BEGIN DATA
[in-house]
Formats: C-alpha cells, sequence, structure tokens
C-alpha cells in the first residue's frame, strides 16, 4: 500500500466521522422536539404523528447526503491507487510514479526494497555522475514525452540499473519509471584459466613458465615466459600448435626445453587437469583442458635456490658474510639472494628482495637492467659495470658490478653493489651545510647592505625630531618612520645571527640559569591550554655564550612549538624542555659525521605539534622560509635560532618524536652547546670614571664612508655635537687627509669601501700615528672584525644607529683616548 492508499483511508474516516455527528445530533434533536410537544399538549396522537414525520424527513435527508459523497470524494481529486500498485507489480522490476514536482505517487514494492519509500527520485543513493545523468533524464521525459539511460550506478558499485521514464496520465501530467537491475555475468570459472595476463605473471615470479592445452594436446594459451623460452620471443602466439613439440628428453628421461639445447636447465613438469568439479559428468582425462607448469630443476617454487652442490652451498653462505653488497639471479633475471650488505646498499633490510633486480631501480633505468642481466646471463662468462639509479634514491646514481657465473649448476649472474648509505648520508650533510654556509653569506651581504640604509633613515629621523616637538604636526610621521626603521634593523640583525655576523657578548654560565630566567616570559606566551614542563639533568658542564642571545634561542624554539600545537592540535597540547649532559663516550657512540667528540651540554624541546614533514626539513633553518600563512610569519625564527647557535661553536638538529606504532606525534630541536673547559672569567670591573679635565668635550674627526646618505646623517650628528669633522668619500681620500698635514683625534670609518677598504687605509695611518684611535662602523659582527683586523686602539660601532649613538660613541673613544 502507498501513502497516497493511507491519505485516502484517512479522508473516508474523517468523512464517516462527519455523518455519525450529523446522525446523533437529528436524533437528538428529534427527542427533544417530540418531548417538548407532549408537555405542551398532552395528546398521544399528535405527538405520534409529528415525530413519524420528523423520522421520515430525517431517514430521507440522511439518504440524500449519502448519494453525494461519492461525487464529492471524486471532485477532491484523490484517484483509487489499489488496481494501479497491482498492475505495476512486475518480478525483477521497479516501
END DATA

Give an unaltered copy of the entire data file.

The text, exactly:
[in-house]
Formats: C-alpha cells, sequence, structure tokens
C-alpha cells in the first residue's frame, strides 16, 4: 500500500466521522422536539404523528447526503491507487510514479526494497555522475514525452540499473519509471584459466613458465615466459600448435626445453587437469583442458635456490658474510639472494628482495637492467659495470658490478653493489651545510647592505625630531618612520645571527640559569591550554655564550612549538624542555659525521605539534622560509635560532618524536652547546670614571664612508655635537687627509669601501700615528672584525644607529683616548 492508499483511508474516516455527528445530533434533536410537544399538549396522537414525520424527513435527508459523497470524494481529486500498485507489480522490476514536482505517487514494492519509500527520485543513493545523468533524464521525459539511460550506478558499485521514464496520465501530467537491475555475468570459472595476463605473471615470479592445452594436446594459451623460452620471443602466439613439440628428453628421461639445447636447465613438469568439479559428468582425462607448469630443476617454487652442490652451498653462505653488497639471479633475471650488505646498499633490510633486480631501480633505468642481466646471463662468462639509479634514491646514481657465473649448476649472474648509505648520508650533510654556509653569506651581504640604509633613515629621523616637538604636526610621521626603521634593523640583525655576523657578548654560565630566567616570559606566551614542563639533568658542564642571545634561542624554539600545537592540535597540547649532559663516550657512540667528540651540554624541546614533514626539513633553518600563512610569519625564527647557535661553536638538529606504532606525534630541536673547559672569567670591573679635565668635550674627526646618505646623517650628528669633522668619500681620500698635514683625534670609518677598504687605509695611518684611535662602523659582527683586523686602539660601532649613538660613541673613544 502507498501513502497516497493511507491519505485516502484517512479522508473516508474523517468523512464517516462527519455523518455519525450529523446522525446523533437529528436524533437528538428529534427527542427533544417530540418531548417538548407532549408537555405542551398532552395528546398521544399528535405527538405520534409529528415525530413519524420528523423520522421520515430525517431517514430521507440522511439518504440524500449519502448519494453525494461519492461525487464529492471524486471532485477532491484523490484517484483509487489499489488496481494501479497491482498492475505495476512486475518480478525483477521497479516501